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Lillian Russell indignantly denies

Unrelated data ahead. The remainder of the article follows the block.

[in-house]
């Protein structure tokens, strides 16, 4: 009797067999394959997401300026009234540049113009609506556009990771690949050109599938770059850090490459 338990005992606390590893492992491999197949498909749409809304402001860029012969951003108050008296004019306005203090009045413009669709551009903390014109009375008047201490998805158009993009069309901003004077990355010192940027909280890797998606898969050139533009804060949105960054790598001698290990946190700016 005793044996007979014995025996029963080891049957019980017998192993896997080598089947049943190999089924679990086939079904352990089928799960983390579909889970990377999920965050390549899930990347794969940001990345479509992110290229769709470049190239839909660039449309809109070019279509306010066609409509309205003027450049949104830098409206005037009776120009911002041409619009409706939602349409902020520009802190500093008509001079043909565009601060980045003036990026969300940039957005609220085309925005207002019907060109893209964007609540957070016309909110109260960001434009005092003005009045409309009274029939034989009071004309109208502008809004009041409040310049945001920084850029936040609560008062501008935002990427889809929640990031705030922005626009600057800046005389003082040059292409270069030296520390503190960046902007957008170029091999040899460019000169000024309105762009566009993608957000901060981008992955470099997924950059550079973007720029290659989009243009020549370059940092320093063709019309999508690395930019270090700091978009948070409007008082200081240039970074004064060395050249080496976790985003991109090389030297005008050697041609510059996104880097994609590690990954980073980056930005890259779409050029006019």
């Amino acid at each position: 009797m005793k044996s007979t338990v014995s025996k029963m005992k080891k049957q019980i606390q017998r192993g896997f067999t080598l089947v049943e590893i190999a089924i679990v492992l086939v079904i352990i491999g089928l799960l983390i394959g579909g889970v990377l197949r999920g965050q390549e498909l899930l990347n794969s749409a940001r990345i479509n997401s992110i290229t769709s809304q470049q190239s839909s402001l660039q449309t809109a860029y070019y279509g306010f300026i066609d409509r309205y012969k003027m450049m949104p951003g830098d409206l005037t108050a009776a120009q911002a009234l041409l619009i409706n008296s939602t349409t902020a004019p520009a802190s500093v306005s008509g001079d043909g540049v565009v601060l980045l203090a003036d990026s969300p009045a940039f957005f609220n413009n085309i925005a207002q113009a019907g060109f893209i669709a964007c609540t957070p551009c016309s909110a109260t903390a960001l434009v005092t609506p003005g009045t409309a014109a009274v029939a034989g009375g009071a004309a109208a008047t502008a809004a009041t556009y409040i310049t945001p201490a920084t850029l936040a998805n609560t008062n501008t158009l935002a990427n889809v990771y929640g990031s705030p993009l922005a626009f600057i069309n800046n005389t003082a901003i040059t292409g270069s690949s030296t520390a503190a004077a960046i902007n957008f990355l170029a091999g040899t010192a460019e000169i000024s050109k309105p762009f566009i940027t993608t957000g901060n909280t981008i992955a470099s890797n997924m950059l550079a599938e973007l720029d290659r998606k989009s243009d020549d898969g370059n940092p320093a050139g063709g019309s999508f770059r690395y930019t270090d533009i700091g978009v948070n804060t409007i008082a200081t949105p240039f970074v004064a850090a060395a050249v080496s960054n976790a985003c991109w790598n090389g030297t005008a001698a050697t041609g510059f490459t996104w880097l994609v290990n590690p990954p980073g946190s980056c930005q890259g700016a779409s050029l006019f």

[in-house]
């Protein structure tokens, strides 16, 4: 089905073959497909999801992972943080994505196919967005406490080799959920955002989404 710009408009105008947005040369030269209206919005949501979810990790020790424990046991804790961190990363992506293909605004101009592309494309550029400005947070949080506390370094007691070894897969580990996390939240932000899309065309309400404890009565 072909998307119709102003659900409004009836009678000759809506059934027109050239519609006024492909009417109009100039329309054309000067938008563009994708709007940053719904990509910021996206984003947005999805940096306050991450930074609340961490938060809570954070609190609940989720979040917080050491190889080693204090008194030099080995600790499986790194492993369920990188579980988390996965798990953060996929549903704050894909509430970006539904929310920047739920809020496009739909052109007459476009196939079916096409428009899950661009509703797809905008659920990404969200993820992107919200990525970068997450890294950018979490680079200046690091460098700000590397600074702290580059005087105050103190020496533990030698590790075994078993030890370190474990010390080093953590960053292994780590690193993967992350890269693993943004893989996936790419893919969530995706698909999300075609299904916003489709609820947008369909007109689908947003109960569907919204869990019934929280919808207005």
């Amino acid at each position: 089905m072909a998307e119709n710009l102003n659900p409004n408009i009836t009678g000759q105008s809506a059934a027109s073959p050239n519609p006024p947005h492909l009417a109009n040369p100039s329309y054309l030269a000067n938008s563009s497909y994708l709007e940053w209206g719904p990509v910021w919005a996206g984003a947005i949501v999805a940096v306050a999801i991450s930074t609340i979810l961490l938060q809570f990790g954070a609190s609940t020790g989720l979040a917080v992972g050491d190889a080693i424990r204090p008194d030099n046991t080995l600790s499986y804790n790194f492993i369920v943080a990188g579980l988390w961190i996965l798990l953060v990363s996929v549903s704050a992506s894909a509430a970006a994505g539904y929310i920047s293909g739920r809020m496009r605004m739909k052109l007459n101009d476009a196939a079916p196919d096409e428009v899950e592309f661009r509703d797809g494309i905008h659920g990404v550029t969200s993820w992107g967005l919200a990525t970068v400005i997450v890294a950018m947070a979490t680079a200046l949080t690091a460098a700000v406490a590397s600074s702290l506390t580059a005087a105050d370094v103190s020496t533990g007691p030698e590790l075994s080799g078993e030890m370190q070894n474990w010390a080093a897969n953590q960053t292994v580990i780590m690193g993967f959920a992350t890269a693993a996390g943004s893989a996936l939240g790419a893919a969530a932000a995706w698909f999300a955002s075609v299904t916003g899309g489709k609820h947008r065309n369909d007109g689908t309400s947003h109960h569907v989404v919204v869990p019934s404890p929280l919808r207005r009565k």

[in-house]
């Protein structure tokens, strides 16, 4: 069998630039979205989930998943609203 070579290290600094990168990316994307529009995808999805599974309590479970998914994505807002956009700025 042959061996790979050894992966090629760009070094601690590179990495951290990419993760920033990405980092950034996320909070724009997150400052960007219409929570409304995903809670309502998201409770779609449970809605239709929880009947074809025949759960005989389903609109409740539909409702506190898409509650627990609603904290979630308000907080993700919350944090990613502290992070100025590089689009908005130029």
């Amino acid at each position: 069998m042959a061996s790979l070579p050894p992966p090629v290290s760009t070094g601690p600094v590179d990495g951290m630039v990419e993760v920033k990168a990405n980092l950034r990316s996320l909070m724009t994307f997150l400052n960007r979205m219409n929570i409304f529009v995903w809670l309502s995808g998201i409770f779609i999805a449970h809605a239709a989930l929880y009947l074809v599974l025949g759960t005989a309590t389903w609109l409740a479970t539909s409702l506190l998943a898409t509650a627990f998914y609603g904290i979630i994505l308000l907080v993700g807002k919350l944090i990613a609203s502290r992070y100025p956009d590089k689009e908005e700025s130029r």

",that 'felie is engaged to William C. Whitney. Miss Russell's denial was the first news of the matter that got Into general circulation. if, A military expert says, in Harper's Weekly, that the number of wpgons and Animals required to supply an army increases in geometric ratio with each day's march from the base. The statement makes it easier to under stand why forces can be moved so much more rapidly in the''offices of .sensational newspapers than in the Beld. Heavy is the burden of poetic ances tors which weighs on the little son re cently born to the Hon. Neville Lyt ton, heir-presumptive to the earldom of Lytton. Through his father he is grandson of Owen Meredith and great grandson of Bulwer Lytton, and through his mother great-grandson of Lord Byron and grandson of Wilfrid Blunt The establishment of international telegraphs and telephones has made possibly direct dialogues between the foreign offices of different govern ments. A writer in the National Re view sees' herein a lightening of the duties of diplomatic functionaries and a. possible diminution of their import ance. The world is becoming one neighborhood. During the past winter, which has been marked by uncommonly high temperatures in the Northern Hemis phere, a similar elevation of temper ature appears to have occurred in the Southern Hemisphere, which, o£ course, has its summer when we have pur winter. In South America, South Africa and Austrlia exceedingly hot weather was experienced while our part of the world was enjoying a mild winter. The studies of the zodiacal light Bade at sea lead Mr. F. J. Bayldon, formerly of the British navy, to re mark that the air over the Pacific Ocean appears clearer and better adapted for celestial observation than that lying over the Atlantic Ocean. Honolulu is admirably situated fur clearness of air, and it may become an important outpost in astronomy. It has already been selected as one of the chief points for the study of the vibrations of the earth. A very large attendance has chara c terized the Paris exposition ever sin :e the formal opening. The American tendance is much larger than was An ticipated. President Loubet of the -French republic, attends every dedica tion made nece&sarix by the delayed completion and throwing open to the public of the various Buildings. The -•two palaces of fine p-ts^ere opened lean artists American sculptors have play, while architects, engravers, anu* "jf jniniature painters have a separate section. It is claimed that America excels in all the arts except sculpture. It Is well known that Mrs. Emmons Blaine has made munificent provision for establishing the Chicago Institute, with the twofold object of providing ideal educational conditions from kindergarten to college and offering to teachers the best advantages for pro fessional training. One feature of the enterprise which is not often men tioned is of much importance. After the staff of instruction was appointed, the twenty-six men and women who comprise the staff were placed under salaries and were allowed a year fo» maturing their own qualifications be fore being called to their respective chairs. Most of them are now pursu ing s&ecial studies at universities. in^'a little western town, originally settled by Quakers, stands a church in Which the practice of seating men and women apart still prevails. A few years ago, a newcomer mustered cou rage to cross the aisle and sit beside his bride. The second Sunday another man committed the same offence, and the third Sunday sa* generous sprinkling of bared heaft alongside springJ/fconnets. 5 W sexeB 1 ft The aged minister, with, outraged sense of propriety, chose for his text: "Let destruction come upon him at unawares and let his net that he hath hid catch him self and minced no words in exposi tion. The men who had. dared to stray from established custom rebelled at being eternally doomed for sitting be side their wives, Mid left the church In a-body. The result is that today in i^fjthat little town stands two church buildings, side by side, counterparts in size and paint and outlook but in one the are divided by a middle iBle while in the other "promiscuous •rtttlng" prevails. The trivialities which hinder Christian comity may travel far for an apter illustration. :—te-—: pire insurance experts report that the last year has been one of great fire losses. They, think the "moral haz ard" as the risk of people burning their own property to get the insur ance money is called, was probably smaller than usual on account of the good times, When buildings are pret ty well accupied there is less tempta SpTtion to commit the offense than in a period of stagnation. Just now, elec tricity comes in for a good share ol the blame for fires. As a cause, it operates for the most part out of sight, behind walls and under floors. Envoy Fischer, in a recent speech, placed the Boer strength in all at be tween 35,000 and 40,000 men. That such a small army as this should hold the greatest empire in the world at bay fox eight months will hereafter rightly be regarded as one of the most brilliant and notable exploits in the •annals of patriotism and heroism. An Arizona man is only'half para lyzed from the bite of a GIla samster which stfggests that the creatul|k is Just as poisonous as four or lfye rinks of Arizona whig] I SM land, T™ two na\^ the other English. How it thundered o'er the tide! And the dead captains as they lay In their graves o'erlooking the tran quil bay Heir to the Throne Stands Above LI* I*" i.L.<p></p>Father His A Germany, who has just come of age, is a little too 'big to be laid conveniently over the imperial knee and caned. He is taller than his father. Yet in the past, that punishment has been admin istered to Germany's royal sons, and in the case of the younger princes it still is employed sometimes. Were it not for the influence of the empress the cane might play a still larger part in the domestic economy, for the em peror believes in it, having suffered somewhat in his youth. His son3, be ing chips of the old block, have much of the mischievous boyish spirit of Wilhelm before he grew to man's es tate. The whole of the 'young princes' training is extremely strict, and the empress shares the training volun tarily. In summer the lads are out of bed at 6, in winter at 7, and half an hour later they have their first meal of tea and bread and butter, at which meal the mother is present. At 8 o'clock the princes' studies begin at 9:30 there is a second meal at which the tea is replaced by wine and water. Then there are further lessons until 1:15. Recreation follows the dinner, taken in company with their civil and military governors, but at 3 work is resumed, and is not ended until the clock strikes 6. It is on record that a couple of years ago the crown prince ,asked one of his tutors for some ad ditional information about the eight hours' working bill. The tutor ex plained. "It must be nice to be a workingman," said the prince, some what significantly. As may be imagined from a glance wish they would givl 'yotf some at this picture, the crown prince of princes' riding lessons usually are su- For a long time the German empress used to be present at all the indoor lessons, without, however, interfering by a word or gesture. Even now, no matter what the hour may be of her return to the palace or the conclusion of this or that festivity or ceremony, she does not retire without having gone the round of all her children's rooms. Ordinary boys do not work In their holidays. Wilhelm Il.'s boys are not indulged in that way. During cer tain seasons the teaching is relaxed not sufficient, however, to please the lads, if we may judge by Prince Eitel Fritz's answer to his English gover ness some years ago. "You'll soon have your holidays," said Miss Atkin son. "I don't mind mine so much, Miss Atkinson," was the answer. "I SLEEPING SIDE BY SIDE lh Died in Duel- eyard in Port e^st ^a!l, sleep captains, one Amerfcatesand Thej' were killervji one of the most spirited sea duels of the War of 1812. Lieutenant William Burrows com manded the United States brig Enter prise, which, on September 5, 1813, sought out and overcame the British brig Boxer, Captain Samuel Blyth, off Portland Harbor, and so near the land that Henry Wadsworth Longfellow, then a boy of six, could hear in his home the reverberations of the guns. And the poet, in year3 after, when his boyhood days in Portland were a remi niscence,, wrote: I remembered the sea fight, far away, Where they in battle died. At the first broadside, while Lieu- tenant Burrows was helping his men run out a cannonade, he was mortally wounded by a musket ball, but he re fused to be carried below, and, dying on the deck, he watched the fight to the end. At the first broadside, too, Captain Blyth was killed instantly by an 18 pound ball through his" abdomen. After a forty-minute fight the Englishman was compelled to call for quarter, £b Captain Blyth had had his flag nailed to the mast, and it could not be haul 'ed down. Lieutenant Burrows' tri umph was complete, for when the enemy was boarded the sword of his dead antagonist was taken from the Boxer to the Enterprise and placed in the hands of the lieutenant, who ex claimed: "I am satisfied. I die con tent.'' Out of a crew of 102 the Enterprise. The perintended by the emperor himself, and the reward for proficiency is a pony as a birthday present. Naturally military studies occupy a foremost place in the curriculum, but Prince Adalbert, the emperor's third son, is destined to be the high admiral of the future German fleet. There is at the new palace, near Potsdam, a miniature fortress, the construction of which has cost a considerable amount of money. lost in killed before the action was over her commander and a seapayi. and Midshipman Kirveri Waters, and a carpenter's mate mortall wounded. The young middy lived less than twen ty days, and was buried next to his commander, and a slab set on pillars was put over his grave by the young men of Portland. Lieutenant McCall, who succeeded to the command of the Enterprise after iHIs superior was wounded, took both vessels into Portland, reaching the harbor' two'ljays after the battle. The coffins containing the bodies were placed ir barges and amid the booming of minute guns were rowed in minute strokes by shipmasters and. .igsJfeP to the shore. At the landing place was formed a procession, in which march ed the Boxer's officers on parole, and the line moved to a meeting house, where services were held. Then the dead captains were laid away in the eastern cemetery. The officers of the Boxer put up a monument over the body of their com mander, but for several years the grave of Captain Burrows was neglect ed. One day Matthew L. Davis of New York was in the cemetery and saw the deplcsfcble condition of the grave of this young hero of a war, brilliant at 1«*M on the water, and he caused a towbstone to be erected. On the glfle of Captain Biyth's grave stone is file Uftton Jack, while on the tombstone of his conqueror appears the Stars s.nd ftttipes. Lieutenant Borrows was twenty eight years oW and had been with Preble—who aJ#o is buried in this graveyard—in &tr glorious little "war with TrlpoJi. Captain Blyth was a year the sfttior Of his antagonist, and was distinguish^ in naval warfare. He was one of tfc® pallbearers in Hali fax,. at the funerti of the Chesapeake's commando*1, Captain Lawrence, who is burled & Trinity cemetery, "New York. That America was as genero] then to the fallen foe as she now to their memory is evident in the Its walls ar6 three meters high it la provided with casemates and moata and real Krupp guns. This 1b practi cally the only plaything of the young princes, for even during their most tender age, toys, in the strict accep tation of the word, were and are few and far between. On their birthdays, when the pofcy is not yet due or has been given, the parents' presents con sist of useful things—a ibicycle, a vlo lin—two of the young princes play that instrument—books, and even Ml GERMAN EMPEROR AND HIS SON. '-a, wearing apparel. Frivolous gifts do not find a place in Wilhelm's educa tional system. On such a day there is an entire cessation from work. There are seven children, hence seven of such days, which the crown prince de scribed as the "seven fat kine, swal lowed, alas! by the 350 odd lean ones."" count of a naval dinner in New York soon after the battle, one of the toasts being The Crew of the Boxer—Ene mies by Law, but by Gallantry Broth ers." Horse Fifes U' as "a"Delicacy. The ancients considered horse meat as a delicious food and offered it to their guests as a mark of honor, says the Detroit Free Press. Pliny says that the ancients killed their horses and ate their flesh raw. The Sarma tions, when hungry, never hesitated tr cut a vein of_the animals on which they were riding, drink his blood and then bind the Wound to save the pre cious fluid. "An embassy sent by the King of France "on a mission to the Khan of Tartary, ate daliciously smoked horse sides at his excellency's table. While horse flesh was eaten generally among Germans until the days of Charlemagne, it was regarded with aversion by the early Christians. At that time there was a crusade against this meat because of its being "unclean, unwholesome and unfit to eat." The present revival of the use of horse flesh, concerning which the French papers have had so much to "say, is the result of a movement among prominent men, the principal object of which is to add to the food resources of, the world. Uncle Sam's Overflowing Treasury. The treasury of the United States now contains more gold than any oth er treasury in the world—more than the banks of England and Germany combined more than the bank of France, and even more than the im perial 'bank of Russia. Germany has in its government vaults only $136, 975,000 in gold. The rich bank of England has laid away $163,342,325 the bank of France held a store of $388,880,000 in the precious metal, while the ljanking establishment of the great white czar has $422,800,000. Uncle Sam's store is $426,846,808. Dusting: Done with a Hose. The "man with the pneumatic dust er" is often seen about the yard of the Boston Terminal company, poking about among the switches with what appears to be a simple iron rod, from, which comes a sound like the hissing of a great snake. A visitor to the yard, who lives to tell the tale, sees some very Interesting illustrations of the uses to which high-pressure air. is applied in railroading, even to th|| laying on of paint and the elevatirff of kerosene to the lamp and lantern department, not to mention the exten sive operation of signals and switches and air brakes. Victoria's Official Birthday. 54® The official date of the celebration of Queen Victoria's forthcoming birthday is on Saturday, May 26. She was in reality born on. May 24, (but for many years it' has been the custom for the celebration to take place on the Sat urday of the week in which the anni versary occurs, for the sake of publio convenience. IJoaton Policeman's Wealth. The will of S. Robinson a Boston policeman, bequeaths $40,000 to the town of Gilmanton, N. H., the Income I to be expended exclusively In build ing and maintains good roads about the place.. /. .... 7 ITEMS OP INTEREST FOR MAIDS AND MATRONS. ,,(1, riqne anil Duck Costumes for Summer Wear—A Lace Bodice—Khaki la Pop ular The Latest Driving Coat A Picturesque Batiste Frock. 'v-' Pique and Duck Costumes. Pique and duck costumes are to be very fashionable this year, and thee new designs are certainly charming^ Many of the piques are light in weigbffi and gracefully embellished with de» signs of embroidery. Colored pique and duck gowns are built in a variety of different colorings. A blue duck costume Is made with a circular skirt and some slight fullness at the back. The sailor blouse is wide, and the tucker is of tucked muslin. Many of the smartest piques have the seams banded with a contrasting color. For example, a white pique has the seams banded with a narrow piece of red stitched with white, the Eton coat decorated with a red sailor collar with a band of white. Cotton canvases in all colors are in evidence. The delicate pastel colors are deemed very fash ionable. One. in pastel blue has a skirt laid in plaits, or rather shingles, that reach nearly to the line of. the knee. The Eton coat opens in the front to reveal a waistcoat of white canvas buttoned with two rows of small gold buttons. The jacket is collarless and is ornamented with inch-wide bands two inches long, with pointed ends, t^at form a trimming, which followp the outline of the coat. The sleeves are plain, and the choker, consists of finely tucked grass cloth. All of the striped piques make charming cos tumes and they are 'especially^ becom ing to a stout figure. A simple but pretty black and white stripe has a plain skirt save 'for the plaited fans, whio* are set In all of the seams at the hem. The sailor blouse has a deep collar and a necktie of soft black silk, the girdle of the same material, the tucks Df corded white muslin. Among the smartest costumes are those of pure white. The favorite model is built fetrictly on tailor lines, all the seams stitched several times. Butch ers' linens are novel and bewitching. This fabric in dark blue, trimmed wiyi light blue, constitutes an unusual frock. There is no light blue on the skirt except the heavy stitching. The underskirt is trimmed with a plaiting and the long tunic is buttoned In front with a row of small pearl buttons. The blouse has a jacket front. There is. a deep sailor collar, made double, with the light blue over the dark blue. White duck makes the vest and cho ker. A model of red has a skirt made with clhsters of little plaits in the sidfe. The short jacket- has an inner vest of white, and stitched pieces of red ornament the biases. 1 ... V- Khaki Is Popular. An undoubted authority writes from Paris that the kbalii cloth is much in vogue and that it is used to build many of the chic racing costumes. An effective model of this strange but be coming material has a skirt which is laid in shingles. The bodice is of ecru lace mounted over black satin and held by a high plaited belt of the cloth,-the sleeves of the material laid in shingles. White organdies trimmed with, black lace are prominent. among the thin costumes. The lace appears in wide insertions set in stripes all around the skirt and bodice between groups of fine tucks. Every possible phase of tuck ing, every conceivable mdde of using lace Is illustrated in the gowns this season. Some of the prettiest summer gowns are made of white nun's veiling, both in the fine sheer weaves and the variety called course veiling. Russian and cluny laceij are especially effective as trimming when, set in around the skirt above the hem in' a deep pointed design. Above this the skirt is a series of vertical bands, joined with an openwork stitch. Other white veiling gowns, with simple tuck ed skirts, are made very effective with a wide' collar of embroidered- white taffeta edged with applique lace. JDr gandy gowns are as elaborate as they are alluring. The pure white ones are especially beautiful. A lovely model just completed has a deep overskirt with bias lines of three- widths of white satin ribbon ranging from one quarter to one-half an inch in width. These groups meet down the front and back and form bias lines over the sides. The edge of the overdress has a deep acoordion plaited flounce, finished by triple rows of satin ribbons. The bodice has a deep yoke simulated by narrow Valenciennes and Swiss inser tions over the top of the sleeves. The two kinds of insertion are joined by herringbone stitching. Over the shoul der is a deep bias stripe laid In a series of plaits, fichuwise, the lowest edge of this finished by a ribbon edged and lace trimmed ruffle or organdy. l"he waist band is of white satin. 1 Batiste Frock. A picturesque batiste frock has a skirt laid in clusters of fine plaits about the .hips, which gives the effect of a full round skirt. The blouse is made with clusters of vertical tucks, and is half covered by a deep, round collar of embroidery. The sleeves are full, al most baggy, and fasten into a little lace cuff at the wrls£r' Shirring is seen everywhere, and there will be more of ft as the season advances. A lovely model of white mousseline de soie has shirred sleeves that meet lace under sleev.es. The bodice is built with a sleeveless, short bolero. The skirt is shirred on the side and trimmed about the bottom with squares of lace like those making the little jacket. Turnover Bolero. A high turnover is the latest feature of the bolero. A model of gray niyi'3 veiling, made with a full, round skirt has a boloro laid in plains that form Inverted Vs In the back, which Is cut up in thfe back to show a high belt of black satin. The sleeves and chemi sette are of embroidered white muslin. The collar Of this jacket is coat shaped, high and' turned over. The elbow sleeves are also finished with turnover cuffs, and the undersleeves are full. -As the season advances the bolero Is more popular thaa ever, and the majority of the summer frocks are built with them. Their variety is end less. Perhaps the1 latest phase of this accessory of fashion is one of rich bro St. i. .ifi 41. is cade, to be worn with lace frocks. An effective ecru lace gowfx beruffled and inserted from hem to waistband has a short bolero of black and white bro cade with an over pattern of gold.' The girdle is of cloth of gold and a band of the gold embroidered with black and white French knots encircles the ncck. Double-breasted boleros are also seen aiAong the latest importations. A model of gray crape, the skirt hung from a yoke of ecru lace, has at the hem a trimming of three waving rows of puckered black satin ribbon. The bodice of gray accordion plaited mous seline de soie is finished by a bolero of ecru lace, fastened with two rows of small steel buttons. rn f.f a A Lace Bodice. 1 The beauty and richness of* after noon waists increase as the season grows older. The bodice of an effective one is made of the heaviest taffeta silk and covered with renaissance lace. The back and sides fit the figure closely, while the front droops slightly at the waist line. The opening is daintily finished wi^h a box. plait of taffeta which is trimmed with small mother- I S't.lrfS' *, X* Vi "P JiV v+nitr. A VERY RICH BODICE four of-pearl buttons arranged In groups of four buttons each. A very charming feature of the waist is a deep yoke of taffeta laid in the tiniest box plaits and finished with lapels treated In the same way. The lapels are bordered with a narrow band of green-blue, velvet, and there is a belt of the same ribbon at the waist finished with a stylish bow. The sleeves are pointed over the hands and 'are also bordered with the ribbon velvet. The neck Is completed with a stock of plaited taffeta, which rises in round points just back of th6 ears. The bodice is becomipg to both old and young and can be worn with any handsome skirt at formal after noon functions. «»i. S'1' j,'f[ Gulmpes, Sleeves, Fichus. f"' Yokes and guimpes piay an Import ant part In the new summer gowns, and the one idea- seems to be at pres ent to have them as novel and dis tinctive as possible. Very pretty ones made of ,lace are now for sale at the shops. They are well cut and quite desirable. The newest models in the silk gowns have guimpes and yokes made of bl&ck and white striped silk or of white chiffon with lines of black velvet Reference has already been made to the elbow sleeves, and the new double sleeve which are highly favored for :thin gowns. The latter sleeve ends ap parently at the elbow, but is really joined to an under-sleeve of a white fabric that'extends down over the hand, and gives-quite the effect of the ol^d-fashipned under-sleeve. Made in Mallnes lace or any of the thin thread ,laces it is very charming. In some of the foulard and India silk gowns the sprigged hand-embroidered and tam bour under-sleeves have reappeared anyonetortunate enough to have these sleeves on hind will now find a chance to use them again. The fichu with its scarf ends /frill bei a graceful feature ^of the summer styles. Whether the figure be slender or the reverse the fichu lends itself with equally good effect if only the wearer knows how to arrange it to her own advantage. The tall, slender /woman may gracefully tie the scarf ends In soft ripples At, the waist find then carry the ends to the back after crossing them, and knot them loosely behind. The short woman will draw the folds down very trimly to as much of a point as possible below the waist line, fastening the one small knot with iJrt 1 a long, slender pin and allowing tho straight scarf ends to fall low on theV skirt. The fichus may be of the mate rial of the gown, or of white trimmed with ruffles of lace or piaitings of mousseline de soie. On some of the gowns that are made .of silk these fichus are of liberty silk or chiffon. Soft, folded girdles and sashes will also play an important part in adding to the dainty, graceful and picturesque effect of the summer toilette. OUR COOKING SCHOOL. IL'.V?: Calf*8 Liver with Fine Herbs. Take a fresh calf's liver and cut it into slices of equal thickness and shape, dip the slices in seasoned flour and fry them in a rounding tablespoon ful of butter until a dark brown. When done remove the liver from the pan, add a little more butter and a t^blespoonful each -of chopped parsley and onions and two tablespoonfuls of mushrooms. Fry the herbs until done, add a tablespoonful. of flour, moisten with a coffee cup of stock, if you have'' it not, with warm water, and when a sauce of the right consistency is form ed put in the liver and let It warm through season with salt, pepper and a little lemon Juice- and serve very hot iftUT 1 i* s. Staffed Turnips." Select one quart of medium sized turnips peel and bo^jl them in saKed water until tender, drain, cUt.a. -slice from ib» top of each, scoop out half the middle witiT'a teaspoon, mash the part taken out, with salt,pepper, butter and the yolk of. an egg, and fill the tur nips with the mixture. Put back the slices fcut off, brush over with the beaten white of an egg, set them in a baking dish and brown in a hot oven. Serve hot. Eggs, Newport Style. Soak one pint of bread crumbs in one pint of milk beat eight eggs very light and mix with the bread crumbs. Havp ready a soucepan in which you have ihelted two tablespoonfuls of butter and pour In the egg mixture season, as the eggs are scrambled, with salt and peper. Cook as quickly as possible without burning. Serve on a hot platter and garnish with small triangles of "buttered toast. Doughnuts. One pound of sugar, yolks of four eggs, one tablespoonful of butter, one tablespoonful of molasses. Mix to gether add one pint of sour milk or buttermilk, one teaspoonful of soda In a little water, and enough flour to stiff en into dough of moderate -stiffness. Pointed Paragraphs. v' Rainbows in the eyes indicate love in the heart. An empty purse is responsible for some matrimony failures. Unless a man keeps moving thr world/will soon throw him down. You can seldom judge a man by his actions when he is away from home. A gem is not polished without rub bing—nor is a man perfected without trials. Every time a woman loses ninety eight cents she worries a dollar's worth. ,.A married woman says that dead let tws are those a wife gives her husband to mail. Sleep is said to be a great beautlfler. No wonder St. Louis is noted for its handsome policemen. A man isn't necessarily intoxicated because he mistakes one of the new spring bonnets for a lower garden The man who perjpits himself to br baffled by an adverse current will nev er make much headv^y in the voyage of life. A Timely .Observation* Myer—"Those chorus girls are cer tainly well trained. They keep step in such excellent time." Gyer—"Oh, that's easily' accounted for. They have clocks in their hosi ery."